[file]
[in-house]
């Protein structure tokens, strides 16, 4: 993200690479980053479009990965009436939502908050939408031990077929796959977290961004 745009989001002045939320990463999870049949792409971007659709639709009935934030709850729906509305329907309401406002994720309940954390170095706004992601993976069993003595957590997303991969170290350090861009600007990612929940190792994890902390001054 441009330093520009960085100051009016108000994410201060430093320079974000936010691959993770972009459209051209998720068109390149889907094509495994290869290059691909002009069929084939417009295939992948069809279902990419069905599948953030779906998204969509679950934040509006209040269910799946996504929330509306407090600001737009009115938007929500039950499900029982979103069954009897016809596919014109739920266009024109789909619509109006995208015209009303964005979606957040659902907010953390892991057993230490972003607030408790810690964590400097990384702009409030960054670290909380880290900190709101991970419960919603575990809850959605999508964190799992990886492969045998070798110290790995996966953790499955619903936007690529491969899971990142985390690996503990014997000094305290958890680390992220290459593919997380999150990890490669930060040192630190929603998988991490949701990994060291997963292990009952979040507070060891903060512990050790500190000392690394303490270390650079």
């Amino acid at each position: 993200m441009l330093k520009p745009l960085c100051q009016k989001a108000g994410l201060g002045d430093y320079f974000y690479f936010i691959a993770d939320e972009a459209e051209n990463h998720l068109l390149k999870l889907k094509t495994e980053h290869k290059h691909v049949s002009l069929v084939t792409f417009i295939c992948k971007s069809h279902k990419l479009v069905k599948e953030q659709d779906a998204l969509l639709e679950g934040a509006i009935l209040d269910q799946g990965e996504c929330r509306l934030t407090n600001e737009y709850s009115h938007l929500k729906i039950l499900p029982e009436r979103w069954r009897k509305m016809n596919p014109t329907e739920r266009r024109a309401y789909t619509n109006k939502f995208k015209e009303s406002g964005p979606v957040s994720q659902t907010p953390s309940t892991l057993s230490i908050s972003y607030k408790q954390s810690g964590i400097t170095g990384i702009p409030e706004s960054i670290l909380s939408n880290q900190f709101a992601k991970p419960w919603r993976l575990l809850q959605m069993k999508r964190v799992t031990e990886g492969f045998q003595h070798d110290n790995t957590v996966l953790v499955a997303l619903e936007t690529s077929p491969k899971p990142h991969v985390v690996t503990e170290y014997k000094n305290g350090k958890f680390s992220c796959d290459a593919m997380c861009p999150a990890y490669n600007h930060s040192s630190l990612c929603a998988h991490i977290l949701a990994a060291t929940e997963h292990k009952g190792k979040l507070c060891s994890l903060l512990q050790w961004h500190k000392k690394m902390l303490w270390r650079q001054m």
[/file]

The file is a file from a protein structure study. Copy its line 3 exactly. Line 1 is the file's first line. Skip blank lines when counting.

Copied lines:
């Amino acid at each position: 993200m441009l330093k520009p745009l960085c100051q009016k989001a108000g994410l201060g002045d430093y320079f974000y690479f936010i691959a993770d939320e972009a459209e051209n990463h998720l068109l390149k999870l889907k094509t495994e980053h290869k290059h691909v049949s002009l069929v084939t792409f417009i295939c992948k971007s069809h279902k990419l479009v069905k599948e953030q659709d779906a998204l969509l639709e679950g934040a509006i009935l209040d269910q799946g990965e996504c929330r509306l934030t407090n600001e737009y709850s009115h938007l929500k729906i039950l499900p029982e009436r979103w069954r009897k509305m016809n596919p014109t329907e739920r266009r024109a309401y789909t619509n109006k939502f995208k015209e009303s406002g964005p979606v957040s994720q659902t907010p953390s309940t892991l057993s230490i908050s972003y607030k408790q954390s810690g964590i400097t170095g990384i702009p409030e706004s960054i670290l909380s939408n880290q900190f709101a992601k991970p419960w919603r993976l575990l809850q959605m069993k999508r964190v799992t031990e990886g492969f045998q003595h070798d110290n790995t957590v996966l953790v499955a997303l619903e936007t690529s077929p491969k899971p990142h991969v985390v690996t503990e170290y014997k000094n305290g350090k958890f680390s992220c796959d290459a593919m997380c861009p999150a990890y490669n600007h930060s040192s630190l990612c929603a998988h991490i977290l949701a990994a060291t929940e997963h292990k009952g190792k979040l507070c060891s994890l903060l512990q050790w961004h500190k000392k690394m902390l303490w270390r650079q001054m």